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May 18, 2012
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The Enemy We Know

CDC Chief: Prevention, intervention ‘best buys’ for America’s health

By Lorie Hailey

Healthcare’s best spent dollars are in prevention and interven­tion, according to Dr. Thomas R. Frieden, director of the Centers for Dis­ease Control.

“The biggest challenge for health research, for public health and for clinical medicine moving forward is how to be as one program, focused on improving health status,” he said, “from the public health department, from the university, from the clinical provider, from the com­munity health center, from the pharmacy, from the school, from the workplace.”

Employers can play an important role with wellness programs connected to their health insurance plans.

Improving health is the biggest chal­lenge facing the nation, Frieden empha­sized during his “Saving Lives and Saving Money: Best Buys in Health” pre­sentation to several hundred healthcare providers from around the nation who gathered at April’s Keeneland Confer­ence at the Lexington Convention Cen­ter. The annual conference is billed as a premier national meeting focused on advancing the science, policies and delivery of programs and services to protect and improve Americans’ health.

It is sponsored by the National Coor­dinating Center for Public Health Services and Systems Research, which is housed at the Uni­versity of Kentucky College of Public Health and funded by the Robert Wood Johnson Foundation.

Chronic diseases are the leading cause of death in the United States, but much of that loss of life is preventable with current technologies, Frieden said.

More than 700,000 deaths in 2010 were caused by heart disease and stroke. Cancer killed 574,000 Americans, and uninten­tional injuries claimed 118,000 victims, according to preliminary data from the National Vital Statistics Report that Frie­den presented.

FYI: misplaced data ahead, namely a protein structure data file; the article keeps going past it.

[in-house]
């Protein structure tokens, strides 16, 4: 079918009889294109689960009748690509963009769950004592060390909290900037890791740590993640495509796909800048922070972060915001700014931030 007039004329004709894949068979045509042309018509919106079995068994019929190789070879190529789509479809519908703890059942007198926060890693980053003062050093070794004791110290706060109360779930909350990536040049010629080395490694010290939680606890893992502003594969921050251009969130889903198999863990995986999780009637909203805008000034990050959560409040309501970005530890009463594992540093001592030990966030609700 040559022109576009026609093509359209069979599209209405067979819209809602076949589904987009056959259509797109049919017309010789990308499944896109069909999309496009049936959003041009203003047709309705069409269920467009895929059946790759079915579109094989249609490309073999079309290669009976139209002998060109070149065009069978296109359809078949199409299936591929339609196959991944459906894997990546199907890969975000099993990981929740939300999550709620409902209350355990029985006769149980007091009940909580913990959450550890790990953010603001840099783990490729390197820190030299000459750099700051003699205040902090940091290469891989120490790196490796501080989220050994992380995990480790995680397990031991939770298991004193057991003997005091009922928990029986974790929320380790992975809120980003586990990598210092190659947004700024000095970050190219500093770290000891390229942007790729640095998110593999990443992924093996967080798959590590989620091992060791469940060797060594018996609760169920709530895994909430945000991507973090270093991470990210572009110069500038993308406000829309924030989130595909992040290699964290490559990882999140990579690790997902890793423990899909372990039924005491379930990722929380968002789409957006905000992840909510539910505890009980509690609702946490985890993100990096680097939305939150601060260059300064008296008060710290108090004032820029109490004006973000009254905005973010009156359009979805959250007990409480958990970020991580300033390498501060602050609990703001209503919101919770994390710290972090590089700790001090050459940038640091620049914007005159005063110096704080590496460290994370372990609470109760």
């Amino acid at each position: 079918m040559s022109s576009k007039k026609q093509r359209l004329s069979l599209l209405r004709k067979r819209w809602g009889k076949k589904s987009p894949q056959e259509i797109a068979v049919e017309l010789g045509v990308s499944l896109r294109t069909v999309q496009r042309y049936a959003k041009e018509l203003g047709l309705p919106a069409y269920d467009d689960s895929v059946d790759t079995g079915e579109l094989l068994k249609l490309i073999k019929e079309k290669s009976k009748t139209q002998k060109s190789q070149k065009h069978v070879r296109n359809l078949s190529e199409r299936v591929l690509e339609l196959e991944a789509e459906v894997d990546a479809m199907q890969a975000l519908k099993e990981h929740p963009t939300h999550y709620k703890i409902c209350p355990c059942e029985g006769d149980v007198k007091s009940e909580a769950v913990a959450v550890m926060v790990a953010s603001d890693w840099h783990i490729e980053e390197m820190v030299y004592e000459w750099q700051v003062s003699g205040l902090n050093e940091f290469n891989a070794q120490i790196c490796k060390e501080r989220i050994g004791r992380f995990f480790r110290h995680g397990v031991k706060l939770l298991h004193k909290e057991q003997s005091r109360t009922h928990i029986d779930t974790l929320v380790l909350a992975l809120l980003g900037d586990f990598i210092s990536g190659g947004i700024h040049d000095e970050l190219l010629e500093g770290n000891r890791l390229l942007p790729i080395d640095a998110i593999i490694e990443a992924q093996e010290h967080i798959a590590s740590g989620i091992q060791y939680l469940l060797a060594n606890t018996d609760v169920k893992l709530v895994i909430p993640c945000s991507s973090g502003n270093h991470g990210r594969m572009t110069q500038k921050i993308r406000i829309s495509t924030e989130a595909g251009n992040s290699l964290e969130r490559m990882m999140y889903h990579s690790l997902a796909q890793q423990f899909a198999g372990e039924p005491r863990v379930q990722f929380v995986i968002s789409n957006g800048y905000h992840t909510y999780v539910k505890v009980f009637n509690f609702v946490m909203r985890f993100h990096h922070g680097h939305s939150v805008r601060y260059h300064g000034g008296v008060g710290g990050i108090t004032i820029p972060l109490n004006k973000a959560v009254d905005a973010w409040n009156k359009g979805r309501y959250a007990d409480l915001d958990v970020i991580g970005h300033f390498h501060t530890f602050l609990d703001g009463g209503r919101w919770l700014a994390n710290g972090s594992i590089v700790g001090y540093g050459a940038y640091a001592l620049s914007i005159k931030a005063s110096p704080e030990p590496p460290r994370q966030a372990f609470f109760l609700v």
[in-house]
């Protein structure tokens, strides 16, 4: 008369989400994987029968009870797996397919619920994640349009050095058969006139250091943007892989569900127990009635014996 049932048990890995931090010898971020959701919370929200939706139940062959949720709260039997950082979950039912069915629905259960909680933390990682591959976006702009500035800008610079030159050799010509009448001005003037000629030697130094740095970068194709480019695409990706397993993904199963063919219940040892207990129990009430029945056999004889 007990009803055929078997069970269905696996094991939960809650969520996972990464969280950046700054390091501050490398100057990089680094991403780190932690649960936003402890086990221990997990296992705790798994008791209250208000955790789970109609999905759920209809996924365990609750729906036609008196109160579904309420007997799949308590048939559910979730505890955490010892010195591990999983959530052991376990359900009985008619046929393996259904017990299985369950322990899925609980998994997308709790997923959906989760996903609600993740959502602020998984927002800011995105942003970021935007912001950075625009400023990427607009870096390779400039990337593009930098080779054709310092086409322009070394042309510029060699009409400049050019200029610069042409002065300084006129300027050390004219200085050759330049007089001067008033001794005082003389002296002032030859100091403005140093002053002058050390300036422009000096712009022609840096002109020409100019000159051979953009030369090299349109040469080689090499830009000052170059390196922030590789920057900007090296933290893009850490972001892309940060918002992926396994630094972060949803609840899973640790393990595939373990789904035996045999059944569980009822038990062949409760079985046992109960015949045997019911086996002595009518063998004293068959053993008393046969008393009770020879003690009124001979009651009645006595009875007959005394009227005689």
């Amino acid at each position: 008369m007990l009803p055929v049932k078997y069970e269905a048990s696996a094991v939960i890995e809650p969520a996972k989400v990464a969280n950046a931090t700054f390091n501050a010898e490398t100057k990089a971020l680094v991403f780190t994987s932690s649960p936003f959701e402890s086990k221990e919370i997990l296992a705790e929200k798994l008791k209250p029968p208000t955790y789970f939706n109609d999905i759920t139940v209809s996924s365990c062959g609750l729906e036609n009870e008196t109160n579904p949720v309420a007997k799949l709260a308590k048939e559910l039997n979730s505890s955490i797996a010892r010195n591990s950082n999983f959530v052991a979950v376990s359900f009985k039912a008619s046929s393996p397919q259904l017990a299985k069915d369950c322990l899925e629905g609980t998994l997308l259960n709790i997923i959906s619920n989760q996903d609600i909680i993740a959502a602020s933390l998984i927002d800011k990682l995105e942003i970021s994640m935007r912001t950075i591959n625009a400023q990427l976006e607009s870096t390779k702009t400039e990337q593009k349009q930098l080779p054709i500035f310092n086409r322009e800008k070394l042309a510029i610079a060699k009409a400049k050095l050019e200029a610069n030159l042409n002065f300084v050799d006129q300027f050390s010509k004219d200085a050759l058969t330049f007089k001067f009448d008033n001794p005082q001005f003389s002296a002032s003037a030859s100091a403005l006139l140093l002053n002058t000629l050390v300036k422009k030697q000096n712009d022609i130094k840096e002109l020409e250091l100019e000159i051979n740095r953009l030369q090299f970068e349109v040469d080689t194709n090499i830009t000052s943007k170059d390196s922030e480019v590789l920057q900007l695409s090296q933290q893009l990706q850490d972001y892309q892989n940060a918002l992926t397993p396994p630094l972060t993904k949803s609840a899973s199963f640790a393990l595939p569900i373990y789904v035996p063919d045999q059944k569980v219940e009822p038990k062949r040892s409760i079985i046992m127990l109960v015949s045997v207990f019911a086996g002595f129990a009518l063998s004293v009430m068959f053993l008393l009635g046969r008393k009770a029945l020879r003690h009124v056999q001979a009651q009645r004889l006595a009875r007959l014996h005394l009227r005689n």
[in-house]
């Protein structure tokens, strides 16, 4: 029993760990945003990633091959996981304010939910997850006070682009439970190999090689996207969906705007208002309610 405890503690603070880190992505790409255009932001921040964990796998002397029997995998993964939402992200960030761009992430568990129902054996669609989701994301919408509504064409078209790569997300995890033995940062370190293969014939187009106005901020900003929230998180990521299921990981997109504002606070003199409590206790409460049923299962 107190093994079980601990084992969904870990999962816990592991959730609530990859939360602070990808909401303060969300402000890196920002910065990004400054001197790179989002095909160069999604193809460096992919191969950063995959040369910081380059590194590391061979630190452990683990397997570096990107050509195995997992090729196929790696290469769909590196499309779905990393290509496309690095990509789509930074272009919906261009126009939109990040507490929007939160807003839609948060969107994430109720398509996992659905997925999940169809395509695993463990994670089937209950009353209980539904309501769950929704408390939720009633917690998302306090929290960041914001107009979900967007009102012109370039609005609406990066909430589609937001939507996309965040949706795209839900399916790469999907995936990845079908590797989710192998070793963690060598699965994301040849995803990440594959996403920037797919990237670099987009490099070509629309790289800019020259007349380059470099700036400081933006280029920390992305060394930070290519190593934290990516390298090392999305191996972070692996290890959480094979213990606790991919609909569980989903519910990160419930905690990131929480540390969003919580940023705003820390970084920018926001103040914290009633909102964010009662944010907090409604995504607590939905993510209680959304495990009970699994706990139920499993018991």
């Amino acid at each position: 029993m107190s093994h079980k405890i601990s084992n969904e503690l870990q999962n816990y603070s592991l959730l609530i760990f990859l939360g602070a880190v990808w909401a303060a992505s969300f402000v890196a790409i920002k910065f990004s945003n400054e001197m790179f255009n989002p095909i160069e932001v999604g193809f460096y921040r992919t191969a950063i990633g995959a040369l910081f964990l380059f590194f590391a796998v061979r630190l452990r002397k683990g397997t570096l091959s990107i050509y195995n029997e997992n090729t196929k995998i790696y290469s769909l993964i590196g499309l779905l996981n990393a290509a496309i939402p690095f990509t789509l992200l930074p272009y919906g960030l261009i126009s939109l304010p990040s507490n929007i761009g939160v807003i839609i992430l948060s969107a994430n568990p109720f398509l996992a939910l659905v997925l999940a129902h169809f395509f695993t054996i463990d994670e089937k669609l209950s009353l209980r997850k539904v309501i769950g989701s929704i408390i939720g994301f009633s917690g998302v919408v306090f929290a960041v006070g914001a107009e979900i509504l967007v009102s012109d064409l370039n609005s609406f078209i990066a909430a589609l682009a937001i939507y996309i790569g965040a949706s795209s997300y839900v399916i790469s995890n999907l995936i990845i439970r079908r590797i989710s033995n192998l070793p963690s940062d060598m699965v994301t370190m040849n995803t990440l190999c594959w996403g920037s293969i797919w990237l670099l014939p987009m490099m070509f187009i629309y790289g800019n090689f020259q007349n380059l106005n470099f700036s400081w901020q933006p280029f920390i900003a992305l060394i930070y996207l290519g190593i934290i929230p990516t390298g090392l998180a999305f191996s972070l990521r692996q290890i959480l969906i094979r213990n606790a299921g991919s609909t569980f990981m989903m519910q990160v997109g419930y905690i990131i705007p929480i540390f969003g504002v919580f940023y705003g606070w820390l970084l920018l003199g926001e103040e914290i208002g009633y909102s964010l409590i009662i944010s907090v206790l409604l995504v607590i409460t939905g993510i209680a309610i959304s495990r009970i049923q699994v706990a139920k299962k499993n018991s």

Americans are more likely to die before age 75 from conditions that are prevent­able by healthcare, and the United States is making slower progress in preventing these conditions than other countries.

“Over the past 15 years, the world has left us in the dust,” Frieden said. Other countries “have significantly reduced conditions that are preventable through healthcare, (and reduced) deaths due to conditions preventable through healthcare, and we have not.”

The result, he said, is that chronic dis­eases are the leading cause of U.S. death and disability, with 1.7 million people dying of chronic diseases each year.

Half of all Americans – about 133 million people – have one or more chronic condition, accounting for three-quarters of healthcare costs.

“This is not sustainable in our soci­ety,” Frieden said.

The CDC has identified seven areas where improvements can be made:

• Tobacco use

• Nutrition, obesity, food safety and physical activity

• Healthcare-associated infections

• Teen pregnancy

• HIV/AIDS

• Motor vehicle injuries and

• Heart disease and stroke.

Employers can play a significant role in prevention and save a lot of money, the CDC chief said.

“Businesses have a real stake in pre­vention,” Frieden said. “If you just look at how much someone with obesity, smok­ing and diabetes costs per year, businesses can play a big role in how they design health benefits – if they pay for health benefits. They can say, ‘Alright, we’re going to make sure that prevention is no cost-sharing, because it’s going to save us money in the long run.’ ”

Employers also can make sure onsite food is healthy and safe, preventing food-borne illnesses. They also should make their workplaces tobacco free.

“And they can do a lot to help smok­ers quit because that’s going to save them money. Plus, people not going out for a smoking break is going to increase their productivity as well,” Frieden said.

Businesses have been slow to imple­ment such suggestions because the investment return is not immediate and obvious, he said.

“Prevention is kind of like the dog not barking in the night: When it doesn’t happen, you don’t see it,” Frie­den said. “That’s why monitoring is so important, so we can identify what’s working and do more of it.”

Lorie Hailey is associate editor of The Lane Report. She can be reached at lorie@lanereport.com.

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